If so, was this in England? And if so, when {meaning what decade}?

I'm interested in knowing this because imo most Girl Scouts and Brownies in the USA nowadays wouldn't know that Wallflower song.
I didn't know it when I was in a Brownie troup more than five decades ago and I don't get a sense that "Wallflower" is known in the general US children's population.

I guess that another point that could be added to the 30 minute talk about folk songs that Raggytash has been asked to give-folk songs that may be very familiar to one person may be totally unfamiliar to others, or may have different words. {It's interesting though that tunes appear to be more stable than lyrics. Do others agree that this is so?}

But back to that Wallflowers song- I'm trying to think of what song would be one you could use as a substitute for the Wallflower song {as an example of a folk song that they would know}. Maybe "Found A Peanut"? Another song that might work for American kids would be the way children and youth have changed "Rudolph The Red Nose Reindeer" [adding a response to the end of the line such as "Ruldolph the red nose reindeer/had a very shiny nose-like a like bulp}...That same thing is done for the song "She'll Be Coming Round The Mountain"...

And even if the audience made up of older folks, these types of songs might be fun additions to your presentation.   

Anyway, best wishes on your talk, Raggytash!


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Subject: RE: Giving Talk on Folk Music
From: Scrump
Date: 20 Mar 07 - 06:33 AM

Capture the audience's attention by entering stage right, in the nude, with a rose firmly clenched between the buttocks.

A minor but very important detail: don't forget to remove the thorns from the rose first.


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Subject: RE: Giving Talk on Folk Music
From: ossonflags
Date: 20 Mar 07 - 08:12 AM

Raggy, my bit of advice for what it is worth.

I have been giving illustrated talks like this for about a year now and my formula is;

The subject is immense so get a few songs together to cover the period/ subject you are going to cover. You have only forty minutes so you wont need many, with your extensive repotoire you should have no problem.Link the songs with speech, keep it simple and amusing .

Take your guitar,I am only a singer and manage better than well

leave room at the end for a bit of Q and A.

i saw Lee Kaufman at the Hull University doing a talk on Woody Guthrie coupla weeks ago and he followed this formula.....he had a fiddle banjo and a guitar as well as a superb singinging voice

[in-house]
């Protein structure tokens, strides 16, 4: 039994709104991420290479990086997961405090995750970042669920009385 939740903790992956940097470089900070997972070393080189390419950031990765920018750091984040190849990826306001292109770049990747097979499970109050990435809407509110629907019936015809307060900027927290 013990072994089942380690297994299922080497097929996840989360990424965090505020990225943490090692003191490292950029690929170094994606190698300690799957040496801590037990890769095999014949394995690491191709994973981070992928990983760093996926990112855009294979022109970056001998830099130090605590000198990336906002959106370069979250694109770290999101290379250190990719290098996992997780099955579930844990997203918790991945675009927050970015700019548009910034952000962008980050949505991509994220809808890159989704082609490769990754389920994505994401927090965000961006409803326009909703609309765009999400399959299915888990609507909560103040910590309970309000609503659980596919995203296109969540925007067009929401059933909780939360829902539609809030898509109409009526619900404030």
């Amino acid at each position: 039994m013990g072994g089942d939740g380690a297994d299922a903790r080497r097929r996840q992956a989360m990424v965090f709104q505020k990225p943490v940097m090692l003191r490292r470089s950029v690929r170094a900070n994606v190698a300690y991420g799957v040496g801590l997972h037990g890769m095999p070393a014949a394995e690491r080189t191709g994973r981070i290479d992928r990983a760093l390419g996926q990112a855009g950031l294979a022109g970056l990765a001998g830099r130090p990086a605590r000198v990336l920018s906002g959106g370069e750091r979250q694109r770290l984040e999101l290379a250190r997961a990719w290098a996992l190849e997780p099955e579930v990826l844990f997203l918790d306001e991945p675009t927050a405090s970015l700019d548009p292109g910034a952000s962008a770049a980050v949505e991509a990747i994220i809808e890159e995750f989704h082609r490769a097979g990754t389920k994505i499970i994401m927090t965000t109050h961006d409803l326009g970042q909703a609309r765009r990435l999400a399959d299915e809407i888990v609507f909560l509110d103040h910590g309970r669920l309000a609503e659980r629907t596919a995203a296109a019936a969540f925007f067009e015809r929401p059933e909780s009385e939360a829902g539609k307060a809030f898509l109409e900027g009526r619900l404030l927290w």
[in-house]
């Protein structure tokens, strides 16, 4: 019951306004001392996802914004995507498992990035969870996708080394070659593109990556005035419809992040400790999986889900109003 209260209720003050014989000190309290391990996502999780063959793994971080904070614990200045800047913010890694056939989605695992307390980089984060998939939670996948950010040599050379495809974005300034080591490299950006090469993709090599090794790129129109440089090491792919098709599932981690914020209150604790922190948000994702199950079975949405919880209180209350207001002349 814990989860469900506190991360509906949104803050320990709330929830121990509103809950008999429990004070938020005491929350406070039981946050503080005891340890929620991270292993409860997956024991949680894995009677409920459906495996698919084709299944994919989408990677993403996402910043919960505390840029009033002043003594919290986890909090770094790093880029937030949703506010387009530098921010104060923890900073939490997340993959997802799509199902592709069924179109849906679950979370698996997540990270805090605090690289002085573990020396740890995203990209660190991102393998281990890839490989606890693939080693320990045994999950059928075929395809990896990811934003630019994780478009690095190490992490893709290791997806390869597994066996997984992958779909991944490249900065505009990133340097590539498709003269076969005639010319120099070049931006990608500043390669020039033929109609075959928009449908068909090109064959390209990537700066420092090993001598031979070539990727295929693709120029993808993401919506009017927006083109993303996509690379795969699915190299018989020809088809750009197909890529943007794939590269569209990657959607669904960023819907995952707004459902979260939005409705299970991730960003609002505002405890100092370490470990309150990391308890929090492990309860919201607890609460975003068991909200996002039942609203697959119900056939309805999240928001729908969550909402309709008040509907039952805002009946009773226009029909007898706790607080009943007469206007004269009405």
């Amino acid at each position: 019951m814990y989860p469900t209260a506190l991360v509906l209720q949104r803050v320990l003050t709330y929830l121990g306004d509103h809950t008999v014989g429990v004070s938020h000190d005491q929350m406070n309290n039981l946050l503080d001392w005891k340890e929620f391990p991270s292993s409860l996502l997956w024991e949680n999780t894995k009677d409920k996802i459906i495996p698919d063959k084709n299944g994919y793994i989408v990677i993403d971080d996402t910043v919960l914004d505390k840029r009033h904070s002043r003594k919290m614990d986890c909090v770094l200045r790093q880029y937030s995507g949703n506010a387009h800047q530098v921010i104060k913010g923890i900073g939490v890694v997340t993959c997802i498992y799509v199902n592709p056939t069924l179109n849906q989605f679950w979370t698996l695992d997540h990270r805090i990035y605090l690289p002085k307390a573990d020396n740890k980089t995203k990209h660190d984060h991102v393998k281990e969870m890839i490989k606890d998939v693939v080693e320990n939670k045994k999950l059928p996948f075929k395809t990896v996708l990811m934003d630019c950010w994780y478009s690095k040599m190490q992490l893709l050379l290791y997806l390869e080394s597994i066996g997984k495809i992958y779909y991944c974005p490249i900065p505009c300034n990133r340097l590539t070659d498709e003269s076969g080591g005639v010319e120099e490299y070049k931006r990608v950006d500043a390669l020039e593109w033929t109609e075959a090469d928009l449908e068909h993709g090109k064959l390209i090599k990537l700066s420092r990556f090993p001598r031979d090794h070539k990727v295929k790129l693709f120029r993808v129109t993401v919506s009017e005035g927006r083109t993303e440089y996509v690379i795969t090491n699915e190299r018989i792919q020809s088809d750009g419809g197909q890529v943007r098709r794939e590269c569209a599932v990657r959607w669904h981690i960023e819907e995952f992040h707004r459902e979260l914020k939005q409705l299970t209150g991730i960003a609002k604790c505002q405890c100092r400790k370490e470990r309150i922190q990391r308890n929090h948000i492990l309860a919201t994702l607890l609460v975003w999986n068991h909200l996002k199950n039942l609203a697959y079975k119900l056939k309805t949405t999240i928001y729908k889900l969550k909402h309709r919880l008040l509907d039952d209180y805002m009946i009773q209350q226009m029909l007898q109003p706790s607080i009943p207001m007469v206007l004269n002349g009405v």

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Subject: RE: Giving Talk on Folk Music
From: Scrump
Date: 20 Mar 07 - 08:32 AM

Don't forget this is your chance to talk about what you think is folk music. Don't worry if your definition doesn't agree with everyone else's here.

You mentioned covering farming, mining, seafaring. Other areas you could consider mentioning are war songs, children's songs, canals, industrial revolution, weaving, political/'protest' songs, and of course love songs and drinking songs :-) And there must be many more we could come up with...


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Subject: RE: Giving Talk on Folk Music
From: katlaughing
Date: 20 Mar 07 - 08:42 AM

One thing my kids always found interesting, as well as older folks I've known, is the relationship between well-known "pop" songs and folk, i.e. House of the Rising Sun, etc. kind fo along the same lines as the Wallflower suggestion.


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Subject: RE: Giving Talk on Folk Music
From: Fidjit
Date: 20 Mar 07 - 11:17 AM

I do this at almost every gig I do here in Scandinavia.

Ask them if they know an English folksong.

Usually they have heard of Fairport Convention and the Dubliners.
Go back in time from there.
Hey nonny, nonny no. Sweet lovers love the spring.

You'll never do it in 30 minutes though.

God luck

Chas


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Subject: RE: Giving Talk on Folk Music
From: Scrump
Date: 20 Mar 07 - 11:23 AM

You'll never do it in 30 minutes though

You will if you adopt the definition of 'folk music' that some people around here subscribe to :-)

...I'll get me coat.